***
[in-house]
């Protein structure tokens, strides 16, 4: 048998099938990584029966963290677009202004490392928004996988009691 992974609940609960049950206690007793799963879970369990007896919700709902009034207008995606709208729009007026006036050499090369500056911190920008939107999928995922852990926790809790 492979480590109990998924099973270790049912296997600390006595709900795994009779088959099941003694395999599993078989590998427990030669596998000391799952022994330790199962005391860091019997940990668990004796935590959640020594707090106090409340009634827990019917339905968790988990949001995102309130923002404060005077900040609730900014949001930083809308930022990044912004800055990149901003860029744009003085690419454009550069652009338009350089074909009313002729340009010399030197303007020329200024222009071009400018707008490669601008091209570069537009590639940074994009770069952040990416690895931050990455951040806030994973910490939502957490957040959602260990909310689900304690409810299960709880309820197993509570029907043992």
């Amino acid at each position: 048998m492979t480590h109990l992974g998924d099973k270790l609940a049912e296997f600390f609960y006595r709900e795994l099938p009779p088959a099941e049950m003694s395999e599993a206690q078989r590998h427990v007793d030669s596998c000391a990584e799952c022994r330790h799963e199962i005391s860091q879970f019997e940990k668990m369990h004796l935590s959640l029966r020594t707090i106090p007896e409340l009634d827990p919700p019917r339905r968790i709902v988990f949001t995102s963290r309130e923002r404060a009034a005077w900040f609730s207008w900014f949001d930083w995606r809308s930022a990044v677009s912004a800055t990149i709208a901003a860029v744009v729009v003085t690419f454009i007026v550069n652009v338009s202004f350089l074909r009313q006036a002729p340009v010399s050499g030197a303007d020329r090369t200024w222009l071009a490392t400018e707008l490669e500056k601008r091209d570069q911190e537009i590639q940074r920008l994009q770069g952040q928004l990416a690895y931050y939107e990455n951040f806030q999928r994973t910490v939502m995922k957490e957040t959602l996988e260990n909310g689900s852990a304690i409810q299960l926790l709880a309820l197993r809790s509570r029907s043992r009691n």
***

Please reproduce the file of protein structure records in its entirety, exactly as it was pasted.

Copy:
[in-house]
């Protein structure tokens, strides 16, 4: 048998099938990584029966963290677009202004490392928004996988009691 992974609940609960049950206690007793799963879970369990007896919700709902009034207008995606709208729009007026006036050499090369500056911190920008939107999928995922852990926790809790 492979480590109990998924099973270790049912296997600390006595709900795994009779088959099941003694395999599993078989590998427990030669596998000391799952022994330790199962005391860091019997940990668990004796935590959640020594707090106090409340009634827990019917339905968790988990949001995102309130923002404060005077900040609730900014949001930083809308930022990044912004800055990149901003860029744009003085690419454009550069652009338009350089074909009313002729340009010399030197303007020329200024222009071009400018707008490669601008091209570069537009590639940074994009770069952040990416690895931050990455951040806030994973910490939502957490957040959602260990909310689900304690409810299960709880309820197993509570029907043992």
């Amino acid at each position: 048998m492979t480590h109990l992974g998924d099973k270790l609940a049912e296997f600390f609960y006595r709900e795994l099938p009779p088959a099941e049950m003694s395999e599993a206690q078989r590998h427990v007793d030669s596998c000391a990584e799952c022994r330790h799963e199962i005391s860091q879970f019997e940990k668990m369990h004796l935590s959640l029966r020594t707090i106090p007896e409340l009634d827990p919700p019917r339905r968790i709902v988990f949001t995102s963290r309130e923002r404060a009034a005077w900040f609730s207008w900014f949001d930083w995606r809308s930022a990044v677009s912004a800055t990149i709208a901003a860029v744009v729009v003085t690419f454009i007026v550069n652009v338009s202004f350089l074909r009313q006036a002729p340009v010399s050499g030197a303007d020329r090369t200024w222009l071009a490392t400018e707008l490669e500056k601008r091209d570069q911190e537009i590639q940074r920008l994009q770069g952040q928004l990416a690895y931050y939107e990455n951040f806030q999928r994973t910490v939502m995922k957490e957040t959602l996988e260990n909310g689900s852990a304690i409810q299960l926790l709880a309820l197993r809790s509570r029907s043992r009691n």